Six contributors from University of Richmond have launched the website RVAGOV to inform students about the City of Richmond’s government. Peter CampoBasso, Richmond College ‘14, and Andrew Talbot, RC ‘15, founded the project this past summer.
“We wanted to make something that was really user-friendly, informative, up-to-date, much more accessible than the current Richmond government website and tailored to the specific needs of a college student,” Talbot said.
The idea came to CampoBasso, politics and student voting coordinator in the Bonner Center for Civic Engagement, when he was enrolled in Thad Williamson’s Contemporary Richmond Politics course last spring. He became motivated to channel his energy into a new project after he had attended a Richmond City Council meeting, according to University of Richmond newsroom.
CampoBasso’s original plan was to create a handbook guide for engaging in local city government, which eventually became a project for his summer internship at the CCE, Talbot said. The plan changed when Talbot joined him as part of his summer internship with the Bonner Scholars program. Together, they came up with the idea for the website.
Throughout the remainder of this fall and coming semesters, the website will continue to be maintained by Talbot, Ben Panko, RC ‘15, and correspondents Eunice Brumskine, Westhampton College ’15, Brenden Carol, RC ’17, and Kelsey Ensign, WC’15. The RVAGOV team will be working on providing coverage of city council and school board meetings, aggregating stories and curating a local government newsfeed, said Panko, co-editor of RVAGOV.
“Local government matters a lot more than people give it credit for,” Panko said. “Local government is really where stuff can be done and is being done.”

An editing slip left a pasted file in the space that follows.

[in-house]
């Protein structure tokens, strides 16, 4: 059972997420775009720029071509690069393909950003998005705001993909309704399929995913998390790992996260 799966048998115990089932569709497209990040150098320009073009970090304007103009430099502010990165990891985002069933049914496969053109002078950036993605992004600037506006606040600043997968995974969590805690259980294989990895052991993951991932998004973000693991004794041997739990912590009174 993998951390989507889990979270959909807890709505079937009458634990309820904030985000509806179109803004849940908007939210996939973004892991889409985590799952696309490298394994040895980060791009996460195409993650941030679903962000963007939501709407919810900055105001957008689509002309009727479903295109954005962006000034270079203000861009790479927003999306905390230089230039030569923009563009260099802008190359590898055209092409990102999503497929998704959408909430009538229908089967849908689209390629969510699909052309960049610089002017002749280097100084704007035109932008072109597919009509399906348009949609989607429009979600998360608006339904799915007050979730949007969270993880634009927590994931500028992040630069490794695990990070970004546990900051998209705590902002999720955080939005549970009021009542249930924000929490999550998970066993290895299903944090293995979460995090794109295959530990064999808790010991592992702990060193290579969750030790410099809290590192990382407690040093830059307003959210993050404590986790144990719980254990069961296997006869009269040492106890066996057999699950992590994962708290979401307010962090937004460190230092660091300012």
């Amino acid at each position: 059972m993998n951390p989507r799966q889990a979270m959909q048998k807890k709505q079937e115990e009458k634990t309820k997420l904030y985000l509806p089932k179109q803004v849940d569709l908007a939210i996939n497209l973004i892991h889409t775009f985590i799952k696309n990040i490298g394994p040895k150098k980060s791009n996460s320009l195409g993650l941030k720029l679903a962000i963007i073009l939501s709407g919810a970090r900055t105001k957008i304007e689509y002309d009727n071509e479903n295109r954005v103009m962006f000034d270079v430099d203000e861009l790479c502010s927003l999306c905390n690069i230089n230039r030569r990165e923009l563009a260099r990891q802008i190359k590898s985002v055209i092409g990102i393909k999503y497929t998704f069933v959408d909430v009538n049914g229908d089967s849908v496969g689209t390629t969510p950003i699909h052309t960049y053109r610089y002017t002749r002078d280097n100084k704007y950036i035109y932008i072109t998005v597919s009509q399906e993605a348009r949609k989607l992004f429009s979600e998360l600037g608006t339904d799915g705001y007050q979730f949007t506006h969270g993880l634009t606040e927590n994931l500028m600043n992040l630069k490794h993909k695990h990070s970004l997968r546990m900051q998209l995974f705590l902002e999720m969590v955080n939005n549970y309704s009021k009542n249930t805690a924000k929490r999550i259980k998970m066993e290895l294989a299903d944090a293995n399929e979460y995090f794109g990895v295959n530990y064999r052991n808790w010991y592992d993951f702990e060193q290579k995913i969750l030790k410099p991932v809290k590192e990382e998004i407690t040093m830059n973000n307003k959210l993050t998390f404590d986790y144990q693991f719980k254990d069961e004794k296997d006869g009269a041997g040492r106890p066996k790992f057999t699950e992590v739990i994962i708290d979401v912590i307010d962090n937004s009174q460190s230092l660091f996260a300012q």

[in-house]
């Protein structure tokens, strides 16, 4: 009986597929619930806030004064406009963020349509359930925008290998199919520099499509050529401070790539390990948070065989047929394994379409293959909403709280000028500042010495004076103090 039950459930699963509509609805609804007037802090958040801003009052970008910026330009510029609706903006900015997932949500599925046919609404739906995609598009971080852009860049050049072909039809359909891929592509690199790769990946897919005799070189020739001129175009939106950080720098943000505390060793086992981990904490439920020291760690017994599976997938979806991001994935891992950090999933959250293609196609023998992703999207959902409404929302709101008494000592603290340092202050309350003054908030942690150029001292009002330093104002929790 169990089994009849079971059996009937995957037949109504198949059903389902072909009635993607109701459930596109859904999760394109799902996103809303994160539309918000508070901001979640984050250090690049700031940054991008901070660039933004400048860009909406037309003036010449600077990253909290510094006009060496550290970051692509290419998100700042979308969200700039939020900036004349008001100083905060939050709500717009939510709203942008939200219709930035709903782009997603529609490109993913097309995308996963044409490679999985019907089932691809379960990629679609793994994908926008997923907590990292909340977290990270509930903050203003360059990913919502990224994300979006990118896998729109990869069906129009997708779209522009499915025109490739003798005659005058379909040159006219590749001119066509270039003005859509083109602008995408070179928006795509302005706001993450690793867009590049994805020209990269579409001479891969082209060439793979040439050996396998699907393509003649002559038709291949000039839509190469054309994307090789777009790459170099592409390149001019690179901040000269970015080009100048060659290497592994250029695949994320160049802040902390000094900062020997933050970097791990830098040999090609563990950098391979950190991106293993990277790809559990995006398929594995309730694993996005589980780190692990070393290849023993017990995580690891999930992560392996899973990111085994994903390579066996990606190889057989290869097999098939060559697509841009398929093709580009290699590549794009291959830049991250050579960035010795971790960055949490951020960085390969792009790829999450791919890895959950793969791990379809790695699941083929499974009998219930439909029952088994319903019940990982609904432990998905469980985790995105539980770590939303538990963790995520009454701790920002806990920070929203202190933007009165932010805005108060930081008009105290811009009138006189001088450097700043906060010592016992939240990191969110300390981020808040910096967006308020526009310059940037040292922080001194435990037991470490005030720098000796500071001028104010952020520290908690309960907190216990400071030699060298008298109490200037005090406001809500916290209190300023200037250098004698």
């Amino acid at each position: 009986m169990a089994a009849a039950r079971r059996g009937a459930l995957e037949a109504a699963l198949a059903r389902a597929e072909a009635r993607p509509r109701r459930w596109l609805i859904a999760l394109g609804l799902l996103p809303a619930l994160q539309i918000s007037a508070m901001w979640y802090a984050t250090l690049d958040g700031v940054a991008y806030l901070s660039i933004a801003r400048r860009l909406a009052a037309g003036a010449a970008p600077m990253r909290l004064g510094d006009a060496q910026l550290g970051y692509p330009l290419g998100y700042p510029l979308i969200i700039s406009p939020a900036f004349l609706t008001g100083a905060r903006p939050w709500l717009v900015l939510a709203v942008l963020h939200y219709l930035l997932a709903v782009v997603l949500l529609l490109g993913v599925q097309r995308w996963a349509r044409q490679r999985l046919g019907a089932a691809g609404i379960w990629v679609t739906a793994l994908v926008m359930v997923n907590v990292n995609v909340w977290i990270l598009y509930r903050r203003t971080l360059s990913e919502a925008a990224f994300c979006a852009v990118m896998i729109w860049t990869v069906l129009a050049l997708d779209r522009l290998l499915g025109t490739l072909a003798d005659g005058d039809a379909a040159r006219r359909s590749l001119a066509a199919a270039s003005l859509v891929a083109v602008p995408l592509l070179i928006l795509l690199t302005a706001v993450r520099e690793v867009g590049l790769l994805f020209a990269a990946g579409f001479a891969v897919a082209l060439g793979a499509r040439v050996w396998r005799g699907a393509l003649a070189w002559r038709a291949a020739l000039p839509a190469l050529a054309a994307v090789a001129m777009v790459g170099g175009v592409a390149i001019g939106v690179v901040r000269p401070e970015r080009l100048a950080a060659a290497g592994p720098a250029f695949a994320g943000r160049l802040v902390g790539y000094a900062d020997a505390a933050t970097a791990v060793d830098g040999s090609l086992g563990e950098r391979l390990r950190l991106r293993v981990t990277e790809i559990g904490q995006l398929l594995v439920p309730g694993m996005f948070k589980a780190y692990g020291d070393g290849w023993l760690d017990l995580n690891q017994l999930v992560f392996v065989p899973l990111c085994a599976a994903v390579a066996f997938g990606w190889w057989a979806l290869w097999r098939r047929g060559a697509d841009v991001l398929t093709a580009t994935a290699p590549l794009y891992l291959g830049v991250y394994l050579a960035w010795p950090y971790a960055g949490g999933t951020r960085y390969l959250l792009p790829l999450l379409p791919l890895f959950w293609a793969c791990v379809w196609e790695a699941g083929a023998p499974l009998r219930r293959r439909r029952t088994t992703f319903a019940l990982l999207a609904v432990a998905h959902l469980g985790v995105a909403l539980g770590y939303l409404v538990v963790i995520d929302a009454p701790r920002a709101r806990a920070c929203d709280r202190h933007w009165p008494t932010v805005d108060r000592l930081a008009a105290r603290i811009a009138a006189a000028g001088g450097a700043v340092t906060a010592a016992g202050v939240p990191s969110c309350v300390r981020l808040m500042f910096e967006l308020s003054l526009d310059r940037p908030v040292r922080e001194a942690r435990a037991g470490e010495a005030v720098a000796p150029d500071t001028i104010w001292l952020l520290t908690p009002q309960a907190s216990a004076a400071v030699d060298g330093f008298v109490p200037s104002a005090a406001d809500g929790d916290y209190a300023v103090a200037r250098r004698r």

“There seems to be too much emphasis on national politics,” Talbot said. “A lot of important decisions are made at the state and local level.”
Talbot said he was aware there was a certain amount of apathy toward the local government among Richmond students. “Not a lot of students get a lot of exposure to what’s going on in the local city government,” he said.
Additionally, Panko said he thought there was a lack of knowledge and engagement regarding Richmond’s government on campus. “At a school like Richmond … there is a little bit of a learning curve,” Panko said. “There may be some people who just don’t care, but I think there are a lot of people who maybe would care, they just don’t know where to get started. That’s why we’re creating a tool like this … we realize this stuff isn’t easy to figure out.”
RVAGOV is still in the inchoate stages of marketing. So far, the website has been shared with professors whose classes would be relevant, different departments on campus such as journalism and community partners, Talbot said. They had presented RVAGOV to two members of the city council, Charles Samuels and Parker Agelasto, Panko said.
Correspondents have been attending city council and school board meetings throughout the semester, said Alexandra Byrum, UR Downtown educational programming coordinator. Byrum said UR Downtown sponsored and organized the opportunities for students to attend these meetings each semester.
“It’s a great way for students to get a glimpse into local government,” she said.
Currently, the team is focusing on determining an optimal to relay information about the local government, Brumskine said. The website was mainly geared toward students, but was open to those in the community as well, she said.
“We’re aiming broadly to help all citizens of Richmond,” Panko said. “Students at U of R are also citizens of Richmond. This is their home for four years. We should have a voice here and participate here if we want to. We have that right.”
“Being involved with wherever you live is important, especially for people who are serving in Richmond or want to live in Richmond [after graduation],” Talbot said. “You’re going to need to be involved and aware of what’s going on at the government level no matter where you’re living.”
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